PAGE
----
A solo walk today. Why? Well, longest night of the year causing outbreak of hibernation. Plus, Sarah had a busy day yesterday with Gemma and the Five Seasons Community Gardening Project. They’d spent an enjoyable day at Can Cook in Garston. And this morning she was tired. So there, I’m on my own.
It’s rained for the past couple of days. And more is forecast, but not until this evening.
Well, I know the answer. And so do the people who live around here. Welcome to the Welsh Streets. Find out much more about what I’m about to show you here.
So yes, the Welsh Streets?
When we last saw this it was playing the part of a grimy industrial street in a film. The film’s made now, but the film makers didn’t clean up afterwards. Ready for more? Bear with me, I’ve got a point to make here.
And then suddenly:
Yes, nearly all lived in. We’ve obviously reached the end of the would-be building site. So this street, clearly much like all the others you’ve just seen, has a future, and they don’t?
So what is happening to all these empty homes? In the words of local people from their site:
“The fight to save hundreds of homes in Liverpool’s Welsh Streets from demolition began in 2004. Even though the government has cut the HMRI scheme responsible for condemning the area, the threat remains. In 2012, Liverpool City Council agreed to release 32 houses from demolition, but intend to clear 287 houses in the near future and more than 100 more in the long term.
Our core campaign message has always been to seek alternatives to demolition, but since no-one responded we have done it ourselves. Artist and committee member Nina Edge devised Design Diplomacy as a way of improving place-making and resolving delay on the contested Welsh Streets site. She has recruited a firm of architects and briefed them to produce sample ideas for the public and key stakeholders to discuss.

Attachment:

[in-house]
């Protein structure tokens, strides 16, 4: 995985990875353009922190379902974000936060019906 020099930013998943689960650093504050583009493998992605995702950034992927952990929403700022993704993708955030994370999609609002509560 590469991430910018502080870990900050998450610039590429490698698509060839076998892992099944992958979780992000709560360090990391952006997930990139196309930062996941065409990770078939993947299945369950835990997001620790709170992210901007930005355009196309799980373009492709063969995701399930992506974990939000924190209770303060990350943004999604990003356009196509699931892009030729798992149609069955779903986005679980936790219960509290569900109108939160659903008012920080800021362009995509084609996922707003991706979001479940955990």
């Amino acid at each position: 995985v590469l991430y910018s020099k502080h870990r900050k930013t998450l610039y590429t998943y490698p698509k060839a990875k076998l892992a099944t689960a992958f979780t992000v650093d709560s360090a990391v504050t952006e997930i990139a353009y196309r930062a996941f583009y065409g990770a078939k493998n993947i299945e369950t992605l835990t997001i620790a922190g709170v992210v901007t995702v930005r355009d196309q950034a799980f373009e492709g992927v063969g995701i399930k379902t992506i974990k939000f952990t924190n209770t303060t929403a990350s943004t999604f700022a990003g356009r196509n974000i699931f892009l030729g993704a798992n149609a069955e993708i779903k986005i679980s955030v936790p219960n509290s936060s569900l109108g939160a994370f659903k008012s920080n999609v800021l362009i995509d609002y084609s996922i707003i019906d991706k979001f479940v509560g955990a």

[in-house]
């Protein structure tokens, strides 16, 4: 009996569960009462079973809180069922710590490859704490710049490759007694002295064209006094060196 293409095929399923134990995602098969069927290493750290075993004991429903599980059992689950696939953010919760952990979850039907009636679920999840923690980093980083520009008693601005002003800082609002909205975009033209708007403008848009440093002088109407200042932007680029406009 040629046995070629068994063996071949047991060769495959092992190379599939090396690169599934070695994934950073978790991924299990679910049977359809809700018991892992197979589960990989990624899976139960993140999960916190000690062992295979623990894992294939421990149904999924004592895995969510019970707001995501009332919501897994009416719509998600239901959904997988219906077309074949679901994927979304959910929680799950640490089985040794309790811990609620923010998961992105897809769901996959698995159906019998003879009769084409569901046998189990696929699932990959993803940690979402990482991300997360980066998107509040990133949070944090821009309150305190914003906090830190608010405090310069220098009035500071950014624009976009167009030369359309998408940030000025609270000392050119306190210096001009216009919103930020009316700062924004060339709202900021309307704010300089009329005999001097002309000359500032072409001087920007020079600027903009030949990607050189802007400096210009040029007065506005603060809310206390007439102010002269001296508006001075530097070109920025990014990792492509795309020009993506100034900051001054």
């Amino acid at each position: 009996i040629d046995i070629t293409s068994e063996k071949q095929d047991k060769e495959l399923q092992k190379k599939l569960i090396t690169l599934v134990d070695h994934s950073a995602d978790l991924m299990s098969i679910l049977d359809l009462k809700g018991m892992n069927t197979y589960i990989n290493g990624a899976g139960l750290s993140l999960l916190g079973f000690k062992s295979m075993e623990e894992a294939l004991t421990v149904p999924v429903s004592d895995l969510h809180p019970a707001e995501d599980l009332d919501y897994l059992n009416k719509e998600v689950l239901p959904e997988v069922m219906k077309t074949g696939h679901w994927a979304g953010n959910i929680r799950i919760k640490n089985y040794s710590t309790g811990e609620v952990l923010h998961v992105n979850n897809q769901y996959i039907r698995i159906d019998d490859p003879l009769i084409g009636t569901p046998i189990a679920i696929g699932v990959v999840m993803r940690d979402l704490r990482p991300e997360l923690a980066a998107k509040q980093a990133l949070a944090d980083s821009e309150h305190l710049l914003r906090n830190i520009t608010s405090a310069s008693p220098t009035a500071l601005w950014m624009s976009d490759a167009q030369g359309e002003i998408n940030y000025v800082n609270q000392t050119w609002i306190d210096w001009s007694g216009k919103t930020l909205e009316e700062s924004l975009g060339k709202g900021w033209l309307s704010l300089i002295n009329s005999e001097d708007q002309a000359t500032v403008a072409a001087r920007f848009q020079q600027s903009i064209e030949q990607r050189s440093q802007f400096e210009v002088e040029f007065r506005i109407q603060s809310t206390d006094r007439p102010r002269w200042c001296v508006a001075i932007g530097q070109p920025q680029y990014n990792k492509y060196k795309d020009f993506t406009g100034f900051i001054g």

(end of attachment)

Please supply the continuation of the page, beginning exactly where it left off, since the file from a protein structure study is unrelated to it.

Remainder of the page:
More information about the house types will be posted as soon as it is available. So far we have structural surveys for Kelvin Grove 3-Storey Town Houses where 16 houses will be available subject to public demand. We await information for a further 16 in Madryn Street scheduled for repair.
Everyone’s feedback is useful – so please fill in a quick survey so that the key players can learn about public demand for existing house types – primarily Victorian and 1950′s terraces.”
So, things are happening. There is hope. As there is just along the road for the streets of Granby. And maybe by next Christmas there’ll be real evidence of progress. Of making good use of all of these empty homes? For the people in the area now. The people who used to be and could be again. And all of those being forced to live in expensive private lets. Or still living with parents well into their 30s. We need as many affordable homes as we can find. And reusing all these empty ones seems to make sense on every level.
Stay in touch with the latest news from the Welsh Streets and how you can help, here.
We walk on.
Passing quickly on, it’s across Park Road and down Beresford Road towards the river.
By this time the forecast of ‘no rain ’til this evening’ has been proved wrong.
Then I remember. It’s the last Friday before Christmas, and shopping hell is probably not a place I’d like to descend into.
On the other, some messages for us from the giant mural here?
By now, even though I’m not Scottish, I can find no better word for the weather than dreich.
So, wet and getting wetter, I turn for home.
If you’ve been following you probably know the route by now. Past the Festival Gardens, through St Michael’s wood, along Lark Lane and across the park, to home. Home for Christmas? Not in our case. We’re at home. But Christmas doesn’t happen in it. We’ll enjoy ourselves anyway, though!